# How to calculate Parkinson's Historical Volatility

I want to calculate volatility of stock prices. I found information here, but I'm not sure if I'm doing right.

These are sample data:

Date,High,Low
2001-11-15,137.0,134.0
2001-11-16,140.0,133.0
2001-11-19,140.0,137.0
2001-11-20,140.0,136.0


And I calculate in condition n=3.

daily valiation of 2001-11-15 is:

(1 / (4 * ln(2))) * ln(137/134)^2
+ (1 / (4 * ln(2))) * ln(140/133)^2
+ (1 / (4 * ln(2))) * ln(140/137)^2


and valiation of 2001-11-16 is:

(1 / (4 * ln(2))) * ln(140/133)^2
+ (1 / (4 * ln(2))) * ln(140/137)^2
+ (1 / (4 * ln(2))) * ln(140/136)^2


Is this calculation right? If wrong, where can I find example of calculation of volatility with some data? What I could find were all only formulars without numbers.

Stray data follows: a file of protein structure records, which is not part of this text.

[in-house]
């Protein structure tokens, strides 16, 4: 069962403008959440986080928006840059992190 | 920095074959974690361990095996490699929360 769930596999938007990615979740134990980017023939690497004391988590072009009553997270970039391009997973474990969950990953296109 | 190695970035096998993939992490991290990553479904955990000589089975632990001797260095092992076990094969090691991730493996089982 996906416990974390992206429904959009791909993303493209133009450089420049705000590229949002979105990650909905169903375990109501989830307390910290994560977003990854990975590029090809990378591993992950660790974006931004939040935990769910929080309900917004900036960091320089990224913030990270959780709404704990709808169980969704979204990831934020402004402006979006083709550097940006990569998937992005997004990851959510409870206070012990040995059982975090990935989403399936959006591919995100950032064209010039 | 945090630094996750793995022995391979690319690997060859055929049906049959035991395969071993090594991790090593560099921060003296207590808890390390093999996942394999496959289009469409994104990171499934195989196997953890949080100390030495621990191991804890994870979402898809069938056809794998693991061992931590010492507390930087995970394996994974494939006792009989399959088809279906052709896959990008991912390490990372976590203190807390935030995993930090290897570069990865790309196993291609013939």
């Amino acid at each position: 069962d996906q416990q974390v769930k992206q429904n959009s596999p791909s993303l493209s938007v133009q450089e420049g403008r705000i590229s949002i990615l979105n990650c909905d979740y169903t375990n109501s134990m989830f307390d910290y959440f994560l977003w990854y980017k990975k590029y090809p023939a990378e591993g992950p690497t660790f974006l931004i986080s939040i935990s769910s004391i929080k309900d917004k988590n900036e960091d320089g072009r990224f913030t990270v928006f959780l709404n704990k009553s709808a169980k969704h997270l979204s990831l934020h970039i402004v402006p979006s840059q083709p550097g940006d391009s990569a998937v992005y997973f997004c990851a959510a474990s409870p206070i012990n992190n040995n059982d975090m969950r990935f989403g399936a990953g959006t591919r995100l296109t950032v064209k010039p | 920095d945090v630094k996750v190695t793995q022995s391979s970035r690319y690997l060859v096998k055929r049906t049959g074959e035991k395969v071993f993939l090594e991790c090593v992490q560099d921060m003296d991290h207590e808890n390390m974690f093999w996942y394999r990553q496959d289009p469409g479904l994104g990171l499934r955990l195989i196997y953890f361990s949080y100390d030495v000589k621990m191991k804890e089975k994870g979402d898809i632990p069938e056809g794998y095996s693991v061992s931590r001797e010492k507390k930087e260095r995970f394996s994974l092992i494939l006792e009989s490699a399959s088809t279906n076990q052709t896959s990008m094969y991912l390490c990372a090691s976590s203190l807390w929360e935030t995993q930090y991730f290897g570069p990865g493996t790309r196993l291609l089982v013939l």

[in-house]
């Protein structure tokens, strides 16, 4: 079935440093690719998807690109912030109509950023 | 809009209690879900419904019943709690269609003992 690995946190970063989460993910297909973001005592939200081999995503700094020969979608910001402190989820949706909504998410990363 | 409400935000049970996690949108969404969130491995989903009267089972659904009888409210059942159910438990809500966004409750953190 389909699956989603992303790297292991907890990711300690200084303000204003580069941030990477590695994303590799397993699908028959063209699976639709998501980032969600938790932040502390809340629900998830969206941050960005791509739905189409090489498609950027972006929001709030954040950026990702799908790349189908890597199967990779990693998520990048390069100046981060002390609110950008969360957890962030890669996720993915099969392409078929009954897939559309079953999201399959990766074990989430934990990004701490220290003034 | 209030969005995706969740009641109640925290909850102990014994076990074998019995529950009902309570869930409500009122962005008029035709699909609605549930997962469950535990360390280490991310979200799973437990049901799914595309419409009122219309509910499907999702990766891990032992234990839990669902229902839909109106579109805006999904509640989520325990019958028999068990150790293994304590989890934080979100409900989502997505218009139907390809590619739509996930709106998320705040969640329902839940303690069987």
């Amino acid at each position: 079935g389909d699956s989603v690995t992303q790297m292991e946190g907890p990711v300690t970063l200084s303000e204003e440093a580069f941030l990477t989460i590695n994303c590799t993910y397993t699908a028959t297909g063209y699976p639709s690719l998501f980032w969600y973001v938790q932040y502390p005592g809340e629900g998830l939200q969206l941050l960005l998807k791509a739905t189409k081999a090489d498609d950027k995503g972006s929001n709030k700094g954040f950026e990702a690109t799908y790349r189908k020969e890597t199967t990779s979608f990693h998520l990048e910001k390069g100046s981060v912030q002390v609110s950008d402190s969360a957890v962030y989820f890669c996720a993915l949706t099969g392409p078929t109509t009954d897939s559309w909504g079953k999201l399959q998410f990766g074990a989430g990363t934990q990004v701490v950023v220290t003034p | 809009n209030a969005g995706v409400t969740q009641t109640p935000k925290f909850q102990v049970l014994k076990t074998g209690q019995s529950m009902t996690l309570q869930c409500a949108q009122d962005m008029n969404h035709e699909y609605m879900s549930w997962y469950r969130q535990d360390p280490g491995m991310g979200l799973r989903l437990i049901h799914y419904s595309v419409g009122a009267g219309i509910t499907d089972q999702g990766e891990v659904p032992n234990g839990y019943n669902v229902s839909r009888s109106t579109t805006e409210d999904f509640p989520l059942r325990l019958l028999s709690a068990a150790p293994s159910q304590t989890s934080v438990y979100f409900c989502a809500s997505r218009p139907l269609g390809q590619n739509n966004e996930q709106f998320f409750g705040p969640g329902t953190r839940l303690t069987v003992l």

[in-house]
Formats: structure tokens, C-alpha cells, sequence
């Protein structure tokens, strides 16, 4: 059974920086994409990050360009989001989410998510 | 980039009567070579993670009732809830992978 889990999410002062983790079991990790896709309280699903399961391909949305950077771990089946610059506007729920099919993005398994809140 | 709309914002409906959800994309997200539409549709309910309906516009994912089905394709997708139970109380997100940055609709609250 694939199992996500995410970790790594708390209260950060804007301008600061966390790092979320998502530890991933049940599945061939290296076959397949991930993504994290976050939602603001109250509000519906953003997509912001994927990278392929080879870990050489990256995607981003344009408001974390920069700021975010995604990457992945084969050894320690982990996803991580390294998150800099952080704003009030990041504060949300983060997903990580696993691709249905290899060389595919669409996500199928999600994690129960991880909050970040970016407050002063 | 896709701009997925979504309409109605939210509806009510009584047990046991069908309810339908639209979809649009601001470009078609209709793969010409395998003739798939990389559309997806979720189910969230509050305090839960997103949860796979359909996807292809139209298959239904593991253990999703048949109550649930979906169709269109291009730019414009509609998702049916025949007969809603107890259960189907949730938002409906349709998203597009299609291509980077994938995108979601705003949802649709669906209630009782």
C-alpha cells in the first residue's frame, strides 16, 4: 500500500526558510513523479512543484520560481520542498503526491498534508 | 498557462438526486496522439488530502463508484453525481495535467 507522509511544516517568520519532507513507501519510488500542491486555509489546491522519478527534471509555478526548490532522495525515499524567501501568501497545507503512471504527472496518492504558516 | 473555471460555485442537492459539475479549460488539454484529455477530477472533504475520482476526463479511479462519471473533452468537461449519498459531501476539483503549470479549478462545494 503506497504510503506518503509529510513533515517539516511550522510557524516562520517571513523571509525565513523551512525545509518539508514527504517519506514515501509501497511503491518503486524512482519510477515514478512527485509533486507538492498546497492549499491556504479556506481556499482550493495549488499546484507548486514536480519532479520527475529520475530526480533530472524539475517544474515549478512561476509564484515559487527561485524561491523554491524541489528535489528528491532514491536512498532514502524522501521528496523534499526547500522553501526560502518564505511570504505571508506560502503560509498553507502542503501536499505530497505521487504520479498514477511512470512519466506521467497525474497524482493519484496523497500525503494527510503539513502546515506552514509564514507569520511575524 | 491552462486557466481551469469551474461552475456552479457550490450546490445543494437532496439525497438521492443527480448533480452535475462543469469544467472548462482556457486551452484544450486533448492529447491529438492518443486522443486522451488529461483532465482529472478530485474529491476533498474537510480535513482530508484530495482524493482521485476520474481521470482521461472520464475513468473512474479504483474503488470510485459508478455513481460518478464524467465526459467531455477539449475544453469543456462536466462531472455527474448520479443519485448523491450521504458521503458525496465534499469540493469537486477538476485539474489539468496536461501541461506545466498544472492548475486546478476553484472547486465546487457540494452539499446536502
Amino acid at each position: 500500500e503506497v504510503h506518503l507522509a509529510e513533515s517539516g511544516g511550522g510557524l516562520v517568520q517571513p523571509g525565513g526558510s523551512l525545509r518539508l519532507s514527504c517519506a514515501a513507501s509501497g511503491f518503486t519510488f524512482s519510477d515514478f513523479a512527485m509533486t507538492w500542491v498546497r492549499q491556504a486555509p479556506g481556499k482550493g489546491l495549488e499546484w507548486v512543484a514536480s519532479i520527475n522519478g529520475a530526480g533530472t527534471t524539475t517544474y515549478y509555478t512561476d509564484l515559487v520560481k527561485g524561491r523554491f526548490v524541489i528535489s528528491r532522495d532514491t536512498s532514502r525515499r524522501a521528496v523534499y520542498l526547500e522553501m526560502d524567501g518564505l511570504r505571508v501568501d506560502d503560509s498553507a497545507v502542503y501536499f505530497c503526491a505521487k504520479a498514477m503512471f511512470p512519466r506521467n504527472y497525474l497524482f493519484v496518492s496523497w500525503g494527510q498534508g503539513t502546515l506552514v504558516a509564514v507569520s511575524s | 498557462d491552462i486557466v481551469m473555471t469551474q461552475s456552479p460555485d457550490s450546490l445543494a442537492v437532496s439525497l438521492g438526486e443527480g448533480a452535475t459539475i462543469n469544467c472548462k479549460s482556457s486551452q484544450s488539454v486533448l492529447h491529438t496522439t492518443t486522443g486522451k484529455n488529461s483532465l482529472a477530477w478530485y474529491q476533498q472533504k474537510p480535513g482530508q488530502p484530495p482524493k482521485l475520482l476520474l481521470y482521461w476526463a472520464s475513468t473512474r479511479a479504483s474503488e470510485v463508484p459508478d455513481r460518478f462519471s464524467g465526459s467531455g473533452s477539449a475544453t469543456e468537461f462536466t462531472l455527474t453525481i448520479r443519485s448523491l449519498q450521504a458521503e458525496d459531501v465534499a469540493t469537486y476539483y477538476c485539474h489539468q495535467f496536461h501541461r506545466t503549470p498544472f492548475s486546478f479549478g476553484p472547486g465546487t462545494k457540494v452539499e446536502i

I believe it is partially correct. The summation term is missing $\frac{1}{n}$ and I assume you left out the square root intentionally. Also, I believe since it is historical volatility, you should be using dates going backward and not forward.

ivolatility.com also describes classic historical volatility using the same summation range as Parkinson's volatility. This other site also describes the two historical volatility metrics using the same summation range. So both the classic estimator and the Parkinson estimator have their summation over the same period of time. They just sum over (very) different terms.

Classic historical volatility is carefully described here and here. They both use historical dates and not dates going forward. So the Parkinson volatility should be

$$ParkinsonVolatility_{2001-11-19} = \sqrt{\frac{\frac{1}{4 * ln(2)} * (ln\frac{140}{137})^2 + \frac{1}{4 * ln(2)} * (ln\frac{140}{133})^2 + \frac{1}{4 * ln(2)} * (ln\frac{137}{134})^2}{3}}$$